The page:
Tuesday, June 16, 2015

Because dossiers

Here's the thing about computers -- even your laptop can support "big-data" applications. There are only 300-million people in the united states. At  1-kilobyte per person, that's still only 300-gigabytes -- which fits on my laptop hard-drive.

Building dossiers is becoming a thing in the hacking underground. Every time they break into a retail chain, hospital, insurance company, or government agency, they correlate everything back to the same dossier, based on such things as social security numbers, credit card numbers, email addresses, and even IP addresses. Beyond hacked secrets, public sources of information are likewise scanned in order to add to the dossier. Tools such as Maltego make it surprisingly easy to combine your own private information with public sources in order to build such dossiers.

When even the small hacking groups are focused on this effort, you can bet the big guys like China and Russia are even more interested in this.

This is one explanation behind the OPM hack. The hackers may have had something specific in mind, such as getting the personal information from SF86 forms where those seeking clearance are forced to disclose their various addictions and perversions. It may be used to blackmail people -- while the government knows their secrets, their friends won't.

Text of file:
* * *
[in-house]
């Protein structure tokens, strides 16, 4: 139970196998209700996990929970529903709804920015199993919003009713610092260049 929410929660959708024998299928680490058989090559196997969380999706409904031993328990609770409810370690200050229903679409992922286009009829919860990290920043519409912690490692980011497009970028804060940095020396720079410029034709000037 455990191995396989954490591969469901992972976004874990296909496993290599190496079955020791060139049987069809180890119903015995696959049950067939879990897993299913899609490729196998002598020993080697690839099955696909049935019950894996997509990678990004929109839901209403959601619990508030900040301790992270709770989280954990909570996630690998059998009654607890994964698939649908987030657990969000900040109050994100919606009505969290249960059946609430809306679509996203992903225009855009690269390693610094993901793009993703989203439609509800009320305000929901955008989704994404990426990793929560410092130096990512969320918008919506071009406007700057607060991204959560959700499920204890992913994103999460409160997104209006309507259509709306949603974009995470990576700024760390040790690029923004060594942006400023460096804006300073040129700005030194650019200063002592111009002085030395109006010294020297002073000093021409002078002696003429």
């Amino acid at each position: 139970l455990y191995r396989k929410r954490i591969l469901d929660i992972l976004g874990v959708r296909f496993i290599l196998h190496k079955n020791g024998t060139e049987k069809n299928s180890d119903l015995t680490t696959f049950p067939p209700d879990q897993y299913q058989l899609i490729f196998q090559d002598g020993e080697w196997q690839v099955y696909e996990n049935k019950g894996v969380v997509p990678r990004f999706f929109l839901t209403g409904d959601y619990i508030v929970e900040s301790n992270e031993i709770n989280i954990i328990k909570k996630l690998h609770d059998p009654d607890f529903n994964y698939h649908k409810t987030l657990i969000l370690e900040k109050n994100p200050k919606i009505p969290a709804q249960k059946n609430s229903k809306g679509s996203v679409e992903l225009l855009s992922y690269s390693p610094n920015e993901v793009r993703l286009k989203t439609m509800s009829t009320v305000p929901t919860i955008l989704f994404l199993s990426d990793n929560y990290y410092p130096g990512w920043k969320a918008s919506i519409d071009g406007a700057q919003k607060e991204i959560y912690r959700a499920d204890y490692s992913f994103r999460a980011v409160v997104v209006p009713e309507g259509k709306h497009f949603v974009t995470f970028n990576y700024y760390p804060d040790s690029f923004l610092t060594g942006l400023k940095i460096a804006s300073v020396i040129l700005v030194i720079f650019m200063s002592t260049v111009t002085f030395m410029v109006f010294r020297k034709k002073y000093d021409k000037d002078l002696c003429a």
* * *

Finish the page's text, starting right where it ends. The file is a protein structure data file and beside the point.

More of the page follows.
Or it may have been as simple as the fact that the OPM was an easy target, and had useful information for building dossiers -- without any particular designs on what to do with the information.

I point this out because Occam's Razor. People are postulating complex scenarios for what the hackers wanted with the information. I think the more likely answer is simply because it was there, it wasn't hard to get, and it's something you ought to get now in case you need it for somebody's dossier later.

1 comment:

Unknown said...

I frequently find myself appreciating your perspective - in this case, the simplest answer is usually the correct one. The OPM hack just drives home the need for every business to take a continual inventory of their risks, and seek areas to make improvements in their network security and process controls. Nobody wants to be the next Target, or OPM.

The days of simply eating compliance violation fines and rolling onward are over - I'm curious if you think that InfoSec standards are best left to the private sector, or if we need to see an increase in regulatory oversight - I.E.follow the EU's lead with their recently updated (again) EU95/46/EC.